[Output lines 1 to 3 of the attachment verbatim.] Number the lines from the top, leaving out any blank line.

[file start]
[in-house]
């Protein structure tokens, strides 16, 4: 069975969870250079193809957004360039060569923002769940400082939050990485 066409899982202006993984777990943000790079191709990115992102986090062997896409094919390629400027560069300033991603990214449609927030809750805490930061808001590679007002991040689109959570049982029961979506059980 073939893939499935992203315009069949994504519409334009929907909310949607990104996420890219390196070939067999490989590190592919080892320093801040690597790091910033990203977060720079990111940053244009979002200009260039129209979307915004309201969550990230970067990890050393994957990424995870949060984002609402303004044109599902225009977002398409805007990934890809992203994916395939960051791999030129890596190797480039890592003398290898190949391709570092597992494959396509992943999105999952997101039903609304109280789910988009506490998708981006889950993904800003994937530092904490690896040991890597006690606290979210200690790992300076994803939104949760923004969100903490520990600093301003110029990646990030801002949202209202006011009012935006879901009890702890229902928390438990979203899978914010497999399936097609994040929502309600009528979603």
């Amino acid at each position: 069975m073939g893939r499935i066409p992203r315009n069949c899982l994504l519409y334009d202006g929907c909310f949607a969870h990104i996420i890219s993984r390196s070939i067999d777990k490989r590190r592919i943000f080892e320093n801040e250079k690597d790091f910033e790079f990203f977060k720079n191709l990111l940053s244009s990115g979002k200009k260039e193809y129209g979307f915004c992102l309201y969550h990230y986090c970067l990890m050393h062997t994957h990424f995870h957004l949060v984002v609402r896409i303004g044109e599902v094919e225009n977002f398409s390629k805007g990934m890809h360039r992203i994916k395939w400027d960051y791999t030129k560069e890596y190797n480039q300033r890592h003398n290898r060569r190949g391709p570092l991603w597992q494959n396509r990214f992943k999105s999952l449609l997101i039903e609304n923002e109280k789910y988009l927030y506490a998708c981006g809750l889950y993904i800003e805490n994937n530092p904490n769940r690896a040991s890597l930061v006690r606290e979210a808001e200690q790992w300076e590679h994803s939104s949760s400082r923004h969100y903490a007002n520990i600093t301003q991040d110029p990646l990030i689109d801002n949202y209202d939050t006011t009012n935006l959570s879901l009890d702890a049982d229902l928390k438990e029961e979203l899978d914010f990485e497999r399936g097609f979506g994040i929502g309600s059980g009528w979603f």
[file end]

[in-house]
């Protein structure tokens, strides 16, 4: 069975969870250079193809957004360039060569923002769940400082939050990485 066409899982202006993984777990943000790079191709990115992102986090062997896409094919390629400027560069300033991603990214449609927030809750805490930061808001590679007002991040689109959570049982029961979506059980 073939893939499935992203315009069949994504519409334009929907909310949607990104996420890219390196070939067999490989590190592919080892320093801040690597790091910033990203977060720079990111940053244009979002200009260039129209979307915004309201969550990230970067990890050393994957990424995870949060984002609402303004044109599902225009977002398409805007990934890809992203994916395939960051791999030129890596190797480039890592003398290898190949391709570092597992494959396509992943999105999952997101039903609304109280789910988009506490998708981006889950993904800003994937530092904490690896040991890597006690606290979210200690790992300076994803939104949760923004969100903490520990600093301003110029990646990030801002949202209202006011009012935006879901009890702890229902928390438990979203899978914010497999399936097609994040929502309600009528979603």
């Amino acid at each position: 069975m073939g893939r499935i066409p992203r315009n069949c899982l994504l519409y334009d202006g929907c909310f949607a969870h990104i996420i890219s993984r390196s070939i067999d777990k490989r590190r592919i943000f080892e320093n801040e250079k690597d790091f910033e790079f990203f977060k720079n191709l990111l940053s244009s990115g979002k200009k260039e193809y129209g979307f915004c992102l309201y969550h990230y986090c970067l990890m050393h062997t994957h990424f995870h957004l949060v984002v609402r896409i303004g044109e599902v094919e225009n977002f398409s390629k805007g990934m890809h360039r992203i994916k395939w400027d960051y791999t030129k560069e890596y190797n480039q300033r890592h003398n290898r060569r190949g391709p570092l991603w597992q494959n396509r990214f992943k999105s999952l449609l997101i039903e609304n923002e109280k789910y988009l927030y506490a998708c981006g809750l889950y993904i800003e805490n994937n530092p904490n769940r690896a040991s890597l930061v006690r606290e979210a808001e200690q790992w300076e590679h994803s939104s949760s400082r923004h969100y903490a007002n520990i600093t301003q991040d110029p990646l990030i689109d801002n949202y209202d939050t006011t009012n935006l959570s879901l009890d702890a049982d229902l928390k438990e029961e979203l899978d914010f990485e497999r399936g097609f979506g994040i929502g309600s059980g009528w979603f």